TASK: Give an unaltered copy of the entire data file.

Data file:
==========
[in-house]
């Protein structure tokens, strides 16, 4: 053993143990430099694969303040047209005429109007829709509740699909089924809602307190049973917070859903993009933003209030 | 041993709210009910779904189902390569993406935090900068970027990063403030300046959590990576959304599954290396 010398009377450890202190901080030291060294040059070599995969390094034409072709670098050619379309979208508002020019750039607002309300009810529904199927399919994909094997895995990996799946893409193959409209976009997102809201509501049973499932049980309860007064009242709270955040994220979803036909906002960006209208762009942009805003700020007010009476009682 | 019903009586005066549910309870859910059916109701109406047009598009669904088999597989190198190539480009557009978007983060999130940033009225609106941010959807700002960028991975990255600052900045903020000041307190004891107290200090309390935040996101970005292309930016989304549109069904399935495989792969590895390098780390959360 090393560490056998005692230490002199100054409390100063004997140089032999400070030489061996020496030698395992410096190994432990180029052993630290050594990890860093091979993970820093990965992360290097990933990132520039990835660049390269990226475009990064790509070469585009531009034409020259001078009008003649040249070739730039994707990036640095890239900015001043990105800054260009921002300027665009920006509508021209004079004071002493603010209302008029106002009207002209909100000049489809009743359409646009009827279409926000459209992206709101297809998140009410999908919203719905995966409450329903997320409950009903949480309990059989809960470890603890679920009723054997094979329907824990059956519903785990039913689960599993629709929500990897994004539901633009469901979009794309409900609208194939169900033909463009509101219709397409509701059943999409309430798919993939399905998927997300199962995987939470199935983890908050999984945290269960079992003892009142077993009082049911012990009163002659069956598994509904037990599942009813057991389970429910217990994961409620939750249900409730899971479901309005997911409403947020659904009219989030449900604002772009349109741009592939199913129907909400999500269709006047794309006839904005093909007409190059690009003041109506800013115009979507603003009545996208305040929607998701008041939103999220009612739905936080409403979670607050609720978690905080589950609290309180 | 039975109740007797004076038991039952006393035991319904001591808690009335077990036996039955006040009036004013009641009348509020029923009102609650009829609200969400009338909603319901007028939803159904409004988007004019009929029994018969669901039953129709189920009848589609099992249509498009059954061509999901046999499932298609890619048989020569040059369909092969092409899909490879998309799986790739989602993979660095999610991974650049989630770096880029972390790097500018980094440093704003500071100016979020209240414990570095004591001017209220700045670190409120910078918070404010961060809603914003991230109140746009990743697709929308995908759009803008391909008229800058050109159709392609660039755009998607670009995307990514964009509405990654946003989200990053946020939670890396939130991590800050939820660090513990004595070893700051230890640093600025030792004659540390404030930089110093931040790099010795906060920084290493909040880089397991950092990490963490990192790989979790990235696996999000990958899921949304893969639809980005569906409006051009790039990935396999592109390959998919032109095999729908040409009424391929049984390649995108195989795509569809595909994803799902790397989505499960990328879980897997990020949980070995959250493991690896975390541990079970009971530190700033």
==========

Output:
[in-house]
């Protein structure tokens, strides 16, 4: 053993143990430099694969303040047209005429109007829709509740699909089924809602307190049973917070859903993009933003209030 | 041993709210009910779904189902390569993406935090900068970027990063403030300046959590990576959304599954290396 010398009377450890202190901080030291060294040059070599995969390094034409072709670098050619379309979208508002020019750039607002309300009810529904199927399919994909094997895995990996799946893409193959409209976009997102809201509501049973499932049980309860007064009242709270955040994220979803036909906002960006209208762009942009805003700020007010009476009682 | 019903009586005066549910309870859910059916109701109406047009598009669904088999597989190198190539480009557009978007983060999130940033009225609106941010959807700002960028991975990255600052900045903020000041307190004891107290200090309390935040996101970005292309930016989304549109069904399935495989792969590895390098780390959360 090393560490056998005692230490002199100054409390100063004997140089032999400070030489061996020496030698395992410096190994432990180029052993630290050594990890860093091979993970820093990965992360290097990933990132520039990835660049390269990226475009990064790509070469585009531009034409020259001078009008003649040249070739730039994707990036640095890239900015001043990105800054260009921002300027665009920006509508021209004079004071002493603010209302008029106002009207002209909100000049489809009743359409646009009827279409926000459209992206709101297809998140009410999908919203719905995966409450329903997320409950009903949480309990059989809960470890603890679920009723054997094979329907824990059956519903785990039913689960599993629709929500990897994004539901633009469901979009794309409900609208194939169900033909463009509101219709397409509701059943999409309430798919993939399905998927997300199962995987939470199935983890908050999984945290269960079992003892009142077993009082049911012990009163002659069956598994509904037990599942009813057991389970429910217990994961409620939750249900409730899971479901309005997911409403947020659904009219989030449900604002772009349109741009592939199913129907909400999500269709006047794309006839904005093909007409190059690009003041109506800013115009979507603003009545996208305040929607998701008041939103999220009612739905936080409403979670607050609720978690905080589950609290309180 | 039975109740007797004076038991039952006393035991319904001591808690009335077990036996039955006040009036004013009641009348509020029923009102609650009829609200969400009338909603319901007028939803159904409004988007004019009929029994018969669901039953129709189920009848589609099992249509498009059954061509999901046999499932298609890619048989020569040059369909092969092409899909490879998309799986790739989602993979660095999610991974650049989630770096880029972390790097500018980094440093704003500071100016979020209240414990570095004591001017209220700045670190409120910078918070404010961060809603914003991230109140746009990743697709929308995908759009803008391909008229800058050109159709392609660039755009998607670009995307990514964009509405990654946003989200990053946020939670890396939130991590800050939820660090513990004595070893700051230890640093600025030792004659540390404030930089110093931040790099010795906060920084290493909040880089397991950092990490963490990192790989979790990235696996999000990958899921949304893969639809980005569906409006051009790039990935396999592109390959998919032109095999729908040409009424391929049984390649995108195989795509569809595909994803799902790397989505499960990328879980897997990020949980070995959250493991690896975390541990079970009971530190700033």